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Great House: A Novel Hardcover – October 5, 2010
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Top Customer Reviews
"Bend a people around the shape of what they lost, and let everything mirror its absent form."
This elegiac story opens with Nadia, a now divorced and successful writer, who received the desk in 1972 from a Chilean poet, Daniel Varsky. Daniel needed a place to store furniture, and Nadia had an empty house. After a long night that resulted only in a brief kiss, he leaves her his desk, as well as other pieces of furniture, and returns to Chile and the tragic conditions of Pinochet's Junta regime. He never returns. Years later, during a particularly low period of her life, she receives a call from a woman, Leah Weisz, who alleges to be Varsky's daughter, and who has called to claim the desk. In the midst of this narrative, we occasionally break to Nadia confessing to an unknown "Your Honor." Nadia's attachment to the desk is profound and the loss of it signals keen despair.
Leah and her brother have lived a nomadic (yet insular) privileged life with their father, George, a mordant, esteemed antiques dealer who is legendary for his prowess in recovering any loss object. He is obsessed with scrupulously reconstructing his father's study, to make it the way it was before the Gestapo pillaged it during World War II.Read more ›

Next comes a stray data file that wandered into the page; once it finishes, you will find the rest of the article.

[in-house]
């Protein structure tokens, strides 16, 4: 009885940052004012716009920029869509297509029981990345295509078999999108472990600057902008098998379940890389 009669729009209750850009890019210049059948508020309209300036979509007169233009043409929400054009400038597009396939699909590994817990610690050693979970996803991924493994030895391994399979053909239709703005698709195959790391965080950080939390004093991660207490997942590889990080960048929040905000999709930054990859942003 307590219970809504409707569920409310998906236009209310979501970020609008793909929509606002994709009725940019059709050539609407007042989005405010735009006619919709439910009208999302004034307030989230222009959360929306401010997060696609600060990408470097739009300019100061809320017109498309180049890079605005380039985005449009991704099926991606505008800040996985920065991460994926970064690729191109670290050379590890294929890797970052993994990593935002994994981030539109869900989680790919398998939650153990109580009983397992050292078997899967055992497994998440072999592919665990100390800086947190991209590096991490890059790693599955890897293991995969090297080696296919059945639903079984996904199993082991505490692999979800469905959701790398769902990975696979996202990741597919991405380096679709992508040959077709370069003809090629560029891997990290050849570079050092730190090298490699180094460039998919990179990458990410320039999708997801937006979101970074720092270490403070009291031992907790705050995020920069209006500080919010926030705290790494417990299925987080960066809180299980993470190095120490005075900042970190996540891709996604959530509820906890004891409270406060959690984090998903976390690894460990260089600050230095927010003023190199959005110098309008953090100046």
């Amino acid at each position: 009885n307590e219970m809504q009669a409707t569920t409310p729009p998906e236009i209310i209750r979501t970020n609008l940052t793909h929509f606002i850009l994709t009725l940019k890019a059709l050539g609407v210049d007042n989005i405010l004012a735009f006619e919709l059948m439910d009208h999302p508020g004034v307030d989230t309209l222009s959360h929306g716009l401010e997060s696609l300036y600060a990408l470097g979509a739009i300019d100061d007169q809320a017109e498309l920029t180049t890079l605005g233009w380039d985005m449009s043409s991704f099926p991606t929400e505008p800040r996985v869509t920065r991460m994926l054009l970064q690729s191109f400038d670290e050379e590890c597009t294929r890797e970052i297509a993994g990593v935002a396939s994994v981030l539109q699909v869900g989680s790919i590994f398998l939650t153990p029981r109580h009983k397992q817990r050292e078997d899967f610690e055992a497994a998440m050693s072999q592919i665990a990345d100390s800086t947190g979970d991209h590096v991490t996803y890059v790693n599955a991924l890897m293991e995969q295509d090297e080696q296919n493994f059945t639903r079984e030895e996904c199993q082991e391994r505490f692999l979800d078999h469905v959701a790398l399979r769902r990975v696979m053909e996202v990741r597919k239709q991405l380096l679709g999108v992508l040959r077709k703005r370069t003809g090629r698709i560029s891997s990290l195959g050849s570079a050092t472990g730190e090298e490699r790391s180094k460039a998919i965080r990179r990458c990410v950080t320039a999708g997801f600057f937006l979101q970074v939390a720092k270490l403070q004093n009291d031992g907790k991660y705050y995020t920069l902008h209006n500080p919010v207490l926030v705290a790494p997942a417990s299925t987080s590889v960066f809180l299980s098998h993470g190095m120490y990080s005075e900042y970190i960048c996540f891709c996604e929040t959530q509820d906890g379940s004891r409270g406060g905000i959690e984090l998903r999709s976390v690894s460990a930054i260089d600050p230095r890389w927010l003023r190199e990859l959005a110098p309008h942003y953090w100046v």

I do not mean that Krauss made a wrong choice in this case, necessarily; her stories of failed communication, concealment and secrecy, conflicting memories, misinterpretations and confusions, are probably best told in this kind of recursive structure, making the novel something of a puzzle for the reader, who must approach the work as an alert and participatory rather than passive observer. The tricksy structure also may serve to conceal or at least distract from some considerable weaknesses in the novel, including the excessive symbolic weight placed on the central "object"--the mysterious desk--which serves as the red violin or the white whale of the plot. For me, at least, it never succeeds in coalescing the several tales--especially those of the failures of love, the most important in the novel.
My most serious complaint, however, is with Krauss's prose style. She writes poetically and many passages are truly rich in both imagery and emotional power--especially when her characters suffer the revelatory experiences that force them to self-recognition.Read more ›
With GREAT HOUSE, Krauss leaves behind the almost childlike quality of her previous novel and takes possession of her maturity like a mansion.Read more ›
Most Recent Customer Reviews
Thought provoking, well written, definitely needs another read and discussions!Published 7 months ago by susan schierts
Sometimes you read a book you want to live in. Great House is such a book for me. You want to see and describe the world as the writer does. Read morePublished 9 months ago by Miriam
this is a beautifully written book. the words are gorgeous.Published 11 months ago by barbara steiner
Mediocre drivel. The History of Love was fantastic, but this is crap. This novel is glaringly contemporary, and not in a good way. Read morePublished 12 months ago by Julian Sojo
I really loved the author's book The History of Love, so I was really looking forward to this one. It has some good parts, but it also has some very boring parts. Read morePublished 14 months ago by abc
Excellent novel! Though it took me some time to unravel all the interconnected story lines, it was very satisfying and intelligent read -graceful, thoughtful and profoundly... Read morePublished 14 months ago by Reader from Texas